Saturday, May 05, 2012

Out of the Fog

It is not music in the common sense, yet it is not far removed.

Music most often gains acceptance by popular acclaim, or in some cases through various processes that confer artistic status through institutional recognition or that of the popular media.

These are external scenarios, largely outside the control of the composer.  Things that are within the composer's control are the will to create, to perceive and analyze clearly, to be firm and disciplined in the conception and execution of works, and to act with honesty and integrity.

One may be called to roam far afield, and so it is.

Friday, May 04, 2012

Impression and the Real

Artistic works may be starkly superficial or imbued with creative insight.  Both are representations of reality and ways of approaching the phenomena of existence.

The shared impressions of observer, composer, and listener, for instance, will be those that correspond to their human experiences, particularly those of an intellectual and emotional nature.

Within the scope of these impressions the aesthetic sensibilities connect and unite in varying degrees around the musical work.

Every artistic form speaks through such language as brings these experiential forces together.

Thursday, May 03, 2012

Crossing Horizons

Creation of those things that might be called possibilities may be realized in any media.

Poetry, for example, may be shaded with ambiguity, while every word is laden with potential.  In such ways is the mind brought through obscure terrains of meaning into clarity, and so to direct perception.

The way of art is action with aplomb, as opposed to interference, regardless of the medium of expression.

Wednesday, May 02, 2012

Transmission IV

Cultural cycles produce conditions in which art reflects various stages of conflict, resolution, and stasis.

While the progress of these cycles is apparent in the historical record, the aesthetic perspective of the individual artist remains unique, and may or may not speak to the issues such conflicts generate over the course of their existences.

Cultural forces are always dynamic, even as they give an impression of stability and quiet.  The way of the artist is to perceive, experience, reflect, create, and live the real and the possible.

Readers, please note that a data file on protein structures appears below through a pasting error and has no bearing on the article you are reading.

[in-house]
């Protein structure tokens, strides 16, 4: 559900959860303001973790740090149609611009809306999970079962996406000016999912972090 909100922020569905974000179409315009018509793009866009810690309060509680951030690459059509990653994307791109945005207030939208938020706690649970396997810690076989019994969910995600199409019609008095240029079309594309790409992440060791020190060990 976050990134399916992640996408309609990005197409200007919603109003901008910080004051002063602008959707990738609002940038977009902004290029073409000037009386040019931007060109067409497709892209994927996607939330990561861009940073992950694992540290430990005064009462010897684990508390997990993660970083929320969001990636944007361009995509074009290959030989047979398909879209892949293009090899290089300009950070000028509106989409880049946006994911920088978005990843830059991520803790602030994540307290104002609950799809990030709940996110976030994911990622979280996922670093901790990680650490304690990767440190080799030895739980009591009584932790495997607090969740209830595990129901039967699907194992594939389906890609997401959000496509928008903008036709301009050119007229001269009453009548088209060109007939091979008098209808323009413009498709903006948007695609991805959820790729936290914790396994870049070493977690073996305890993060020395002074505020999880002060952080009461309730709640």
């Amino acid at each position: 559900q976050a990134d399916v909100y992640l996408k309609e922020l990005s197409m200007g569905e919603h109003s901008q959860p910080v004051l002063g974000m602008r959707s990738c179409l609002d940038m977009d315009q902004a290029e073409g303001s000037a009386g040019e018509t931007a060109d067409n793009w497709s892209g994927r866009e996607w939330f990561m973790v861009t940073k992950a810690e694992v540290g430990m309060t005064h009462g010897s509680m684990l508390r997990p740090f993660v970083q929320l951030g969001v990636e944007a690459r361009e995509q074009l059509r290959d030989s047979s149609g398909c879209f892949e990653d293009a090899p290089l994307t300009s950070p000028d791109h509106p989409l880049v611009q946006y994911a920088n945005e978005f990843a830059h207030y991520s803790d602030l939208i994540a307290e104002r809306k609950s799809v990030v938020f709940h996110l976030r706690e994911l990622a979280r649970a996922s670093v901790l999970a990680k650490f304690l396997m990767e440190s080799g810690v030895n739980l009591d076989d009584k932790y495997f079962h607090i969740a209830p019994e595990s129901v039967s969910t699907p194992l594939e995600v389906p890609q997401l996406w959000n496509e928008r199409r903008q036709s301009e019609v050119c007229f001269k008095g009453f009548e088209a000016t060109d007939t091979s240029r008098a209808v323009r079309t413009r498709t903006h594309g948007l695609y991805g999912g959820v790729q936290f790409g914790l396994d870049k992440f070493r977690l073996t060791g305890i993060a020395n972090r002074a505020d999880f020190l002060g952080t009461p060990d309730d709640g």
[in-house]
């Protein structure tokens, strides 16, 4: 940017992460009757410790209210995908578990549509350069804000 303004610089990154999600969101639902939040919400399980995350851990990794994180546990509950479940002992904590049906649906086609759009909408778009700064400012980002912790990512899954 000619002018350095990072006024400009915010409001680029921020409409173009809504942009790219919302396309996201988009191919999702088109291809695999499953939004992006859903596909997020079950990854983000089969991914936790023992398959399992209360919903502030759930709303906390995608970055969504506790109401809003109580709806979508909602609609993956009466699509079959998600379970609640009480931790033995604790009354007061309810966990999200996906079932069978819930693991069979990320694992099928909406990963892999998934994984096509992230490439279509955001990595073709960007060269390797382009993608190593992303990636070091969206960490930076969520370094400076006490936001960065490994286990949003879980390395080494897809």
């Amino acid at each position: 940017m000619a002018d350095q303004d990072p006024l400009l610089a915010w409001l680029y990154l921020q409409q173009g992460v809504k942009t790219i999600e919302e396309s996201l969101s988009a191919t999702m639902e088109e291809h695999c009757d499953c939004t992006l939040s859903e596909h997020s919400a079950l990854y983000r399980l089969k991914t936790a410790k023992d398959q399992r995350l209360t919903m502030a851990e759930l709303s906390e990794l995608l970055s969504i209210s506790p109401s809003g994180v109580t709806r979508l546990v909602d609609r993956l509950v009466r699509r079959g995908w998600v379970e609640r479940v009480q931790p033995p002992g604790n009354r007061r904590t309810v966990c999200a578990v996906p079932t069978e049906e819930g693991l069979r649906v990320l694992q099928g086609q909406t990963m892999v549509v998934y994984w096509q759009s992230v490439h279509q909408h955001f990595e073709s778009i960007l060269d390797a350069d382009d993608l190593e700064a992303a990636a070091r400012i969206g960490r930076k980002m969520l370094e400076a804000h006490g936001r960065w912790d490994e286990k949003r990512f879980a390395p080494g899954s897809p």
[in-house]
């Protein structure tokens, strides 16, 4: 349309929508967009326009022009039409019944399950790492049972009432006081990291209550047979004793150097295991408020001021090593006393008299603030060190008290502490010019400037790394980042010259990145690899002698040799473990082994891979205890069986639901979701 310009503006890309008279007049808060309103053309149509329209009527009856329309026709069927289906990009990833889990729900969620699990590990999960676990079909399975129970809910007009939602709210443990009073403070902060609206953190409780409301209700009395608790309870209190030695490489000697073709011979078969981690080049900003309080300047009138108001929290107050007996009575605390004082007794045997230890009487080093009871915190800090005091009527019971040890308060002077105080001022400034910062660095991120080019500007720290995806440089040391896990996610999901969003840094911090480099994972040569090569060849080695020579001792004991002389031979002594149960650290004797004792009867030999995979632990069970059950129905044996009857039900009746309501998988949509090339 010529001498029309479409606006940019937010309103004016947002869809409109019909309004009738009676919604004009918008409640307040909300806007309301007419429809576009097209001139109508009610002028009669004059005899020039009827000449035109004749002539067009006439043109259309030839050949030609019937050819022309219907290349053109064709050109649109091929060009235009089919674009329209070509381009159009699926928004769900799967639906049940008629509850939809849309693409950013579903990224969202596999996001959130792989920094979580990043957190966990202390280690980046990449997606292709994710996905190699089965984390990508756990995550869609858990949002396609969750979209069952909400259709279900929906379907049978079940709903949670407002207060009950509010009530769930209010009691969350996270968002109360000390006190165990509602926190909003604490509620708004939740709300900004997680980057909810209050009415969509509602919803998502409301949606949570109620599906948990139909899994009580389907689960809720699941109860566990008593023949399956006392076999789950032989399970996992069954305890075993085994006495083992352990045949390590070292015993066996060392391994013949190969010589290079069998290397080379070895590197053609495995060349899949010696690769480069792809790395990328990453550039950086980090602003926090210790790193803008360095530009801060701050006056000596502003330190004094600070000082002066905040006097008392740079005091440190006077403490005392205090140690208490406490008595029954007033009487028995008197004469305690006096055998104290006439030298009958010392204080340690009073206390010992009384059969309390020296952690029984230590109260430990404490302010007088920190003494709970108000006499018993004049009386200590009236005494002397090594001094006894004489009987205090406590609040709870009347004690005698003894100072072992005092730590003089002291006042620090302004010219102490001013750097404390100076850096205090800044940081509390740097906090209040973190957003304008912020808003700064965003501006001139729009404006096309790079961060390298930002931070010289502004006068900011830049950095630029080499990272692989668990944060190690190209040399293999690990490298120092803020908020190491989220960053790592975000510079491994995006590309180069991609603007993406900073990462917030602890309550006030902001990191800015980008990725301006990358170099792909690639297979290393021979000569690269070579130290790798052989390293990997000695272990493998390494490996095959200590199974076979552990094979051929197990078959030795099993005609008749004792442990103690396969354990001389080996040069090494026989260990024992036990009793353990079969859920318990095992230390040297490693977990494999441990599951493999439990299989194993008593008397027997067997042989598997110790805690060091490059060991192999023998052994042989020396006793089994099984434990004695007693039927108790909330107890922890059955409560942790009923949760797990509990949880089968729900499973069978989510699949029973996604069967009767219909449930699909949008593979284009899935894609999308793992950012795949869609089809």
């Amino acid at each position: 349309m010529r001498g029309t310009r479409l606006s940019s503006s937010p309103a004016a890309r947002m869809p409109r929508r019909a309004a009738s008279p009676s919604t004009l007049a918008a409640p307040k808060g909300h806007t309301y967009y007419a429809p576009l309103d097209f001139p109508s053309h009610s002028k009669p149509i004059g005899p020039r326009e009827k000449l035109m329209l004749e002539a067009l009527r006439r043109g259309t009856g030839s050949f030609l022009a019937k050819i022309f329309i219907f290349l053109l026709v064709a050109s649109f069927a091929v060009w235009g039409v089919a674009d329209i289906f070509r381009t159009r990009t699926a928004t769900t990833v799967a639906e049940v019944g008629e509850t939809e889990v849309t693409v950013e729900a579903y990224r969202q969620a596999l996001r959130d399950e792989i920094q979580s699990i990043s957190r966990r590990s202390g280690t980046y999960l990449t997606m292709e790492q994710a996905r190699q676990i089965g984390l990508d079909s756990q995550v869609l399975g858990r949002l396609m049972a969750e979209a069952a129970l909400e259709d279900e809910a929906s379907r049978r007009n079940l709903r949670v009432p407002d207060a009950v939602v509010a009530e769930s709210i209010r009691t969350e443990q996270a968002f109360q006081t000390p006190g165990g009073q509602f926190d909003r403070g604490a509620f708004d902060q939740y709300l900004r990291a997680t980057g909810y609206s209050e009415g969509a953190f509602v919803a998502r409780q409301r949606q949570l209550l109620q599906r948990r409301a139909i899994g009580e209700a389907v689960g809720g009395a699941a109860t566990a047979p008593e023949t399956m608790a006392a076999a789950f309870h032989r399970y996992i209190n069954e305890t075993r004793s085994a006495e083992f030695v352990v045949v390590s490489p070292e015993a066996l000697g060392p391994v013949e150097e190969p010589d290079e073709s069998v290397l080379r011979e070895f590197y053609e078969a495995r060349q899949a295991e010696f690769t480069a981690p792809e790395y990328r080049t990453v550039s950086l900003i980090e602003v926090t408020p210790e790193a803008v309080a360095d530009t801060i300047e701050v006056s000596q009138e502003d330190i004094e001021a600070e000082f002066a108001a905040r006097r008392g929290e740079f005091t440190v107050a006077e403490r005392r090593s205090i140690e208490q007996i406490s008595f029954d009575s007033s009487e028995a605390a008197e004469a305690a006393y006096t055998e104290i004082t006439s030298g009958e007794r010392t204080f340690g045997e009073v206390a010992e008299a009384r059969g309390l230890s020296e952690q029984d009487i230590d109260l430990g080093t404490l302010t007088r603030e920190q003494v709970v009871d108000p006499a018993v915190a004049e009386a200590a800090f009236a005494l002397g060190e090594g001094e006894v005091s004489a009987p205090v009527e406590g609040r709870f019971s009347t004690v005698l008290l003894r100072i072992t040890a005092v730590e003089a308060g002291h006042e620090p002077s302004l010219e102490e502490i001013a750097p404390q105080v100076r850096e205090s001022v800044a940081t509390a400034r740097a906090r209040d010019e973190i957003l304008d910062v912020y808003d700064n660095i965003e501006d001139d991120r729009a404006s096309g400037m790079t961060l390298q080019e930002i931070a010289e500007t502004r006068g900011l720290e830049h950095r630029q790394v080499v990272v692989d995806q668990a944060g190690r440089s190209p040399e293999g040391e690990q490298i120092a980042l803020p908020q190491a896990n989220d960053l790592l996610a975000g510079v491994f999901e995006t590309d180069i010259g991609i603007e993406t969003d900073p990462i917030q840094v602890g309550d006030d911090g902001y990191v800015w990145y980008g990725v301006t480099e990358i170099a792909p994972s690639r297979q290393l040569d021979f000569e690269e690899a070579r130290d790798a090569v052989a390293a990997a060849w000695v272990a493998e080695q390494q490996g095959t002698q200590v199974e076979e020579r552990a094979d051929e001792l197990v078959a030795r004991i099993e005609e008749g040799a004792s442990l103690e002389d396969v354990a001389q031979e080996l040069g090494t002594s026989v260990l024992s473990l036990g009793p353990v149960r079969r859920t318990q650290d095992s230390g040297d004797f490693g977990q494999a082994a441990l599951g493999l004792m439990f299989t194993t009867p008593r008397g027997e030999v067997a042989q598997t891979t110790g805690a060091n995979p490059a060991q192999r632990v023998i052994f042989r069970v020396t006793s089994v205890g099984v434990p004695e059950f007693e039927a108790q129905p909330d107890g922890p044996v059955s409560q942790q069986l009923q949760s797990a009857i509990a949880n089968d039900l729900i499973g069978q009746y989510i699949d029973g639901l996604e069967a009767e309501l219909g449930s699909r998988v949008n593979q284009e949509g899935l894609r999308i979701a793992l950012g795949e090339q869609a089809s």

Tuesday, May 01, 2012

Sound Over Time

What is generally accepted as music is informed by perception and culture, experience and effect.

The aesthetic grasp of "the beautiful" is internal and external in nature, defined in myriad ways, and most often associated with appeal to the senses, intellect, emotion and spirit.  As music and sound design are intimately conjoined with the element of time, so the listener's sense of the temporal world is at play as well.

To listen and hear contemplatively is to slow the pace of life, reflect upon experience, and enjoy subtleties and complexities of atmosphere and aural imagery, regardless of musical biases and preconceptions.

Monday, April 30, 2012

Conception and Action

The composer's art contributes to a singular attitude of mind toward sound and music, one which focuses inwardly with the intent of externalizing an artistic vision beyond that of subjective perception.

Such attitudes necessitate contemplative reflection and force of volition, involving flexibility of process, decisive activity, determination of limits, and vigorous work ethic.  The knowledgeable observer would call this neither passion nor drive, but a visceral detachment, understanding that the work and its effects are paramount to the artist, the associated consequences and rewards being insignificant.

The preeminent measure of success is that of the integrity of the work in its final form.

Sunday, April 29, 2012

Measure of Attention

April, 2012 A.D.:  Some estimates suggest that over 100 million musical works are available online.

Among the implications of such a number, it is notable that music is regarded in terms of generic styles rather than according to the particular qualities of individual performers and groups.  The element of uniqueness is overshadowed by sheer mass of recognizably analogous material, and the consequence of this is boredom and loss of interest.

Ultimately, this scenario necessitates change, not of style, fashion, or performance, but in the fundamental awareness of the nature of listening and hearing.